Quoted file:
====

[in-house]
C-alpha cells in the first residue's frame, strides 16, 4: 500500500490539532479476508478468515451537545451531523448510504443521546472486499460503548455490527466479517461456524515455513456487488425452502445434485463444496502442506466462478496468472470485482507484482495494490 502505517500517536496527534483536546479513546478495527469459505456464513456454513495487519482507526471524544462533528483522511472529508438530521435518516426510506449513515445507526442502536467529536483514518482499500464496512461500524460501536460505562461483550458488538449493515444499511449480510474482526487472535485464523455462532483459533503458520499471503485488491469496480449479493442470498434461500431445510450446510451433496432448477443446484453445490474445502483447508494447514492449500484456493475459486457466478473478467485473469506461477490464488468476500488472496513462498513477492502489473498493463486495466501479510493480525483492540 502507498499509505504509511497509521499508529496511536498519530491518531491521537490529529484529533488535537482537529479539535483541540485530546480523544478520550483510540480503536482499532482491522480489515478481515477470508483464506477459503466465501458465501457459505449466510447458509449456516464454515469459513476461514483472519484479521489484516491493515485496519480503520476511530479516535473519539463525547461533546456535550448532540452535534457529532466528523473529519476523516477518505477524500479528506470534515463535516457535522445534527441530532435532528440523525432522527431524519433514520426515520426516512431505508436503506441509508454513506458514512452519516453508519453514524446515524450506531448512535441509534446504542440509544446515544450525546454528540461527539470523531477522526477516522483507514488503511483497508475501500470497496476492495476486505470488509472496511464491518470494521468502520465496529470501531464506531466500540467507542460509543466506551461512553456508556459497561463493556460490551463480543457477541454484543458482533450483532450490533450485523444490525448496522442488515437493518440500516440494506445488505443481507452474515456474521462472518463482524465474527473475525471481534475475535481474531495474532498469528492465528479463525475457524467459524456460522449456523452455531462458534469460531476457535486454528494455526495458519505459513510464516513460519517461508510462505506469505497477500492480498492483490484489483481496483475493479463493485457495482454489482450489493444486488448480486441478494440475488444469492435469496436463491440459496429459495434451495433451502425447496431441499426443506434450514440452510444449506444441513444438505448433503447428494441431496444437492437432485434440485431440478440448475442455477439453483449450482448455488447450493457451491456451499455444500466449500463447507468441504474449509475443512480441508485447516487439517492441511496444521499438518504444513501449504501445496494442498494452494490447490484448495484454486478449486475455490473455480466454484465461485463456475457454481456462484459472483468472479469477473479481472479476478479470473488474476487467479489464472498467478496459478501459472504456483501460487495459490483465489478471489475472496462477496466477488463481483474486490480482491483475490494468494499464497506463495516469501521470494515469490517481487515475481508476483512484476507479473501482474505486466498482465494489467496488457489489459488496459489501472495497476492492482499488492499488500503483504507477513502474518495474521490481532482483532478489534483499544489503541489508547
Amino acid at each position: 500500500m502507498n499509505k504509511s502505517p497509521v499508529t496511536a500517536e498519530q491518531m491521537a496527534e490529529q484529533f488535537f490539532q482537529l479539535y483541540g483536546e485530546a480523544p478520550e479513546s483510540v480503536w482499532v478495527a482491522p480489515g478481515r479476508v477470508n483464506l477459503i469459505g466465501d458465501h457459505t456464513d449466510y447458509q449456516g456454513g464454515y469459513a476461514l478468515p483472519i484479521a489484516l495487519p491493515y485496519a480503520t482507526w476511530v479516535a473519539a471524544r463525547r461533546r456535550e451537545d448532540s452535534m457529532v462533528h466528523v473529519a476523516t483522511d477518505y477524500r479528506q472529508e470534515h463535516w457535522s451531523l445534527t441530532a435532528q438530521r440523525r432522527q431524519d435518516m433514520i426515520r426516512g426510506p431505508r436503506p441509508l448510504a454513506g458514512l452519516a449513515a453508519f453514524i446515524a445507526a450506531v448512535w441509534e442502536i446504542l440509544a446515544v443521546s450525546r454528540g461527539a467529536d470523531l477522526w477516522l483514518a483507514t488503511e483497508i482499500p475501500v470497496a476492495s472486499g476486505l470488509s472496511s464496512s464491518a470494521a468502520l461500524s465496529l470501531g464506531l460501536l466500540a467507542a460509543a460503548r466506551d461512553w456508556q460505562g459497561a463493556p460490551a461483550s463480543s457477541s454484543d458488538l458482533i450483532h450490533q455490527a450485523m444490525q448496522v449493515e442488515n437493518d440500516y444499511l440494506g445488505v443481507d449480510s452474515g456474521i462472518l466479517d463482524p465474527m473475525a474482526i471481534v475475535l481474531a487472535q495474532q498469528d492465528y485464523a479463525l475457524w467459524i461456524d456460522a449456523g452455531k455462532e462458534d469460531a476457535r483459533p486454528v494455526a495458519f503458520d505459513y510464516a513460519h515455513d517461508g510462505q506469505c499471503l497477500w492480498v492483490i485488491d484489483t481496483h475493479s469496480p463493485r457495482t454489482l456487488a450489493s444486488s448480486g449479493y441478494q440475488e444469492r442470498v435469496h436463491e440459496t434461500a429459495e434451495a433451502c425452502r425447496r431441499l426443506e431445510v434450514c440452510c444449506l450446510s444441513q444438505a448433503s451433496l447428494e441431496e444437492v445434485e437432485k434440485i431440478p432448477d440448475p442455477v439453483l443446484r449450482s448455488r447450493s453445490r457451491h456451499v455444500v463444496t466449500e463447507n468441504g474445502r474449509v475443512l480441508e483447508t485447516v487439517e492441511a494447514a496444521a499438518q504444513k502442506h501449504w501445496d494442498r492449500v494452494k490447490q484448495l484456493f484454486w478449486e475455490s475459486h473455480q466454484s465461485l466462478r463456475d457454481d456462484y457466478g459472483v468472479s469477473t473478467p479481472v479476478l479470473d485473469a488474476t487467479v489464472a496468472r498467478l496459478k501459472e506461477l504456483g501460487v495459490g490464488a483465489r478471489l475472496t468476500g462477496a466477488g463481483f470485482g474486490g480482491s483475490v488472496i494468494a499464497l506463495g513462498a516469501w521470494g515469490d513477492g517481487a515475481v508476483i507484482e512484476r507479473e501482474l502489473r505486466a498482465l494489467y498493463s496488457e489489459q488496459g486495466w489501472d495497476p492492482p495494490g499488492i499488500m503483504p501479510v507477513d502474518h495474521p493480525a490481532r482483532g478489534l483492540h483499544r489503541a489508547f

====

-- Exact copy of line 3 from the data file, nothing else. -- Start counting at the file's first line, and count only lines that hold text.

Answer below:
Amino acid at each position: 500500500m502507498n499509505k504509511s502505517p497509521v499508529t496511536a500517536e498519530q491518531m491521537a496527534e490529529q484529533f488535537f490539532q482537529l479539535y483541540g483536546e485530546a480523544p478520550e479513546s483510540v480503536w482499532v478495527a482491522p480489515g478481515r479476508v477470508n483464506l477459503i469459505g466465501d458465501h457459505t456464513d449466510y447458509q449456516g456454513g464454515y469459513a476461514l478468515p483472519i484479521a489484516l495487519p491493515y485496519a480503520t482507526w476511530v479516535a473519539a471524544r463525547r461533546r456535550e451537545d448532540s452535534m457529532v462533528h466528523v473529519a476523516t483522511d477518505y477524500r479528506q472529508e470534515h463535516w457535522s451531523l445534527t441530532a435532528q438530521r440523525r432522527q431524519d435518516m433514520i426515520r426516512g426510506p431505508r436503506p441509508l448510504a454513506g458514512l452519516a449513515a453508519f453514524i446515524a445507526a450506531v448512535w441509534e442502536i446504542l440509544a446515544v443521546s450525546r454528540g461527539a467529536d470523531l477522526w477516522l483514518a483507514t488503511e483497508i482499500p475501500v470497496a476492495s472486499g476486505l470488509s472496511s464496512s464491518a470494521a468502520l461500524s465496529l470501531g464506531l460501536l466500540a467507542a460509543a460503548r466506551d461512553w456508556q460505562g459497561a463493556p460490551a461483550s463480543s457477541s454484543d458488538l458482533i450483532h450490533q455490527a450485523m444490525q448496522v449493515e442488515n437493518d440500516y444499511l440494506g445488505v443481507d449480510s452474515g456474521i462472518l466479517d463482524p465474527m473475525a474482526i471481534v475475535l481474531a487472535q495474532q498469528d492465528y485464523a479463525l475457524w467459524i461456524d456460522a449456523g452455531k455462532e462458534d469460531a476457535r483459533p486454528v494455526a495458519f503458520d505459513y510464516a513460519h515455513d517461508g510462505q506469505c499471503l497477500w492480498v492483490i485488491d484489483t481496483h475493479s469496480p463493485r457495482t454489482l456487488a450489493s444486488s448480486g449479493y441478494q440475488e444469492r442470498v435469496h436463491e440459496t434461500a429459495e434451495a433451502c425452502r425447496r431441499l426443506e431445510v434450514c440452510c444449506l450446510s444441513q444438505a448433503s451433496l447428494e441431496e444437492v445434485e437432485k434440485i431440478p432448477d440448475p442455477v439453483l443446484r449450482s448455488r447450493s453445490r457451491h456451499v455444500v463444496t466449500e463447507n468441504g474445502r474449509v475443512l480441508e483447508t485447516v487439517e492441511a494447514a496444521a499438518q504444513k502442506h501449504w501445496d494442498r492449500v494452494k490447490q484448495l484456493f484454486w478449486e475455490s475459486h473455480q466454484s465461485l466462478r463456475d457454481d456462484y457466478g459472483v468472479s469477473t473478467p479481472v479476478l479470473d485473469a488474476t487467479v489464472a496468472r498467478l496459478k501459472e506461477l504456483g501460487v495459490g490464488a483465489r478471489l475472496t468476500g462477496a466477488g463481483f470485482g474486490g480482491s483475490v488472496i494468494a499464497l506463495g513462498a516469501w521470494g515469490d513477492g517481487a515475481v508476483i507484482e512484476r507479473e501482474l502489473r505486466a498482465l494489467y498493463s496488457e489489459q488496459g486495466w489501472d495497476p492492482p495494490g499488492i499488500m503483504p501479510v507477513d502474518h495474521p493480525a490481532r482483532g478489534l483492540h483499544r489503541a489508547f